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Generation of children 'at stake' in Lebanon crisis: UN
Lebanon Representative Yukie Mokuo attends a news conference in Beirut. - Reuters
Lebanon Representative Yukie Mokuo attends a news conference in Beirut. - Reuters

BEIRUT: The UN children's agency Tuesday called on Lebanon to take urgent action to protect children after it documented a spike in child labour rates and food insecurity since April. "Urgent action is needed to ensure no child goes hungry, becomes sick, or has to work rather than receive an education," said Yukie Mokuo, Unicef representative in Lebanon.

"The staggering magnitude of the crisis must be a wake-up call," she said, quoted in a statement. Lebanon is grappling with its worst-ever financial crisis, with nearly 80 per cent of the population estimated to be living below the poverty line.

Unicef in October followed up with the more than 800 families it had surveyed in April and found that since then living conditions had deteriorated dramatically. "The future of an entire generation of children is at stake," it said in its latest report titled "Surviving without the basics".

The survey found 53 per cent of families had at least one child who skipped a meal in October 2021, compared with 37 per cent in April.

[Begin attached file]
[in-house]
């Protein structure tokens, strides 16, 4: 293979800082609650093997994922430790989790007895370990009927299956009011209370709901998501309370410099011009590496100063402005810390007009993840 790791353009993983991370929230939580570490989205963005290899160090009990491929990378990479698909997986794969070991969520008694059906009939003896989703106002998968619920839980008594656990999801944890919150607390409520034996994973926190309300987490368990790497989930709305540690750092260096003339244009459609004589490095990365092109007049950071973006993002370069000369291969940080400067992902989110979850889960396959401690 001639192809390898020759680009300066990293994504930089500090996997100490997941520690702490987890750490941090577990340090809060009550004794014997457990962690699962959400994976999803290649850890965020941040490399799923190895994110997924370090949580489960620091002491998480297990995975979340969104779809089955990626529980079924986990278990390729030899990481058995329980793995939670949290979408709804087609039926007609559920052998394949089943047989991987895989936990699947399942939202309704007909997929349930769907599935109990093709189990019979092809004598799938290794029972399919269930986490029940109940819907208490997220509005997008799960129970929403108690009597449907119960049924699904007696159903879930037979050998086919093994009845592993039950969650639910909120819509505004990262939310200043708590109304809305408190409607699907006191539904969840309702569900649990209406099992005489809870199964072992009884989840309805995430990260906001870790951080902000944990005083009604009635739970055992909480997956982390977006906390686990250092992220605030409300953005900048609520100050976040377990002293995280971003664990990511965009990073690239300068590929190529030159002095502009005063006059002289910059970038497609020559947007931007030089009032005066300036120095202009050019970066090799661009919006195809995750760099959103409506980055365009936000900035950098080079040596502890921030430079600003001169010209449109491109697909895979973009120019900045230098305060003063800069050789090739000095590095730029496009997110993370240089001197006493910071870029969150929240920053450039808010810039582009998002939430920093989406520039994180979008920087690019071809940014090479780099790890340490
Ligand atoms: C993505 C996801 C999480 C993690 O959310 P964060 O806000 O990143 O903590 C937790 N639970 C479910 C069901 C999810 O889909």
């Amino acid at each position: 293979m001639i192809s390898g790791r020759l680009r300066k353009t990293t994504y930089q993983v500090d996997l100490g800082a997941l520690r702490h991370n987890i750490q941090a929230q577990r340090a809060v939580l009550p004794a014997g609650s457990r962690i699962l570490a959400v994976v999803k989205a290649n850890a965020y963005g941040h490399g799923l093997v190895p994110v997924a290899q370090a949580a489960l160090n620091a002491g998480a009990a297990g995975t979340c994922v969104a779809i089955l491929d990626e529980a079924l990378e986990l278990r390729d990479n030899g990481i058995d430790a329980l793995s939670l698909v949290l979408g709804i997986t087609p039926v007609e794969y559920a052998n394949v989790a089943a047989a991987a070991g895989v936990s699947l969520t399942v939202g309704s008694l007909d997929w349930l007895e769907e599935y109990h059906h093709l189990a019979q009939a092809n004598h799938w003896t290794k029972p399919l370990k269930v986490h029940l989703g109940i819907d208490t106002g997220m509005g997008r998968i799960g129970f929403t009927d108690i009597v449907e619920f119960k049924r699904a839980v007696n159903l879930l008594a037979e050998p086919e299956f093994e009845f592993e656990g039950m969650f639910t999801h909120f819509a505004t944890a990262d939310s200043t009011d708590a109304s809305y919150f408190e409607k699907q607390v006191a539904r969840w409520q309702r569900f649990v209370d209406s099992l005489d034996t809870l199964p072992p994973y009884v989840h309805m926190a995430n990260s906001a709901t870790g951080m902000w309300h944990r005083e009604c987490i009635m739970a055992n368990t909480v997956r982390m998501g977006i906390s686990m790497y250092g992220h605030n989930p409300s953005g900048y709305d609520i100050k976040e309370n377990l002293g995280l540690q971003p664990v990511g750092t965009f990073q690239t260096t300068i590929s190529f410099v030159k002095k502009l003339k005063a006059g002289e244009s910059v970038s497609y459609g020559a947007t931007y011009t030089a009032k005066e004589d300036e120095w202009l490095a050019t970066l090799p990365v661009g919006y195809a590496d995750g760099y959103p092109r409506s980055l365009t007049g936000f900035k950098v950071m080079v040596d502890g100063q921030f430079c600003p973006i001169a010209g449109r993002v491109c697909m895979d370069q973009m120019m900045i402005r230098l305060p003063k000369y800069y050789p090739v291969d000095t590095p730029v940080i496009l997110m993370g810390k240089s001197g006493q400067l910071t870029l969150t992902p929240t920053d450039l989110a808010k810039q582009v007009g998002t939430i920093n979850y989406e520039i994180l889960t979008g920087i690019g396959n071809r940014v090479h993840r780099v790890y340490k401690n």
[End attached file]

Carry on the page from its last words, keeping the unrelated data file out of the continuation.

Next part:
"The proportion of families... who sent children to work rose to 12 per cent, from nine per cent," Unicef added.

It said almost 34 percent of children who required primary health care in October did not receive it, up from 28 per cent in April.

"Life is very hard; it is becoming harder every day," Hanan, a 29-year-old mother, was quoted as saying by Unicef.

"Today I sent my four children to school without food. "I have suicidal thoughts and the only thing stopping me from doing this is my children. I feel so bad for them."

Amal, a 15-year-old who works as a fruit-picker in southern Lebanon, said she had to take up the job to support her family. "Our parents need the money we earn. What would they do if we stopped working now?" Unicef quoted her as saying. "When I look to the future, I see life getting harder."

The report noted that less than three in 10 families had received social assistance, leading them to take "desperate measures".

The proportion of Lebanese families sending children to work increased sevenfold to seven per cent between April and October, the report said.

Prime Minister Najib Mikati's government has been slow to implement social safety programmes including a $246 million World bank-funded one adopted by parliament in March and a $556 million ration card scheme backed by the legislature in June. "Urgent action is needed to ensure no child goes hungry, becomes sick or has to work instead of receiving an education," Mokuo said. - AFP/Reuters

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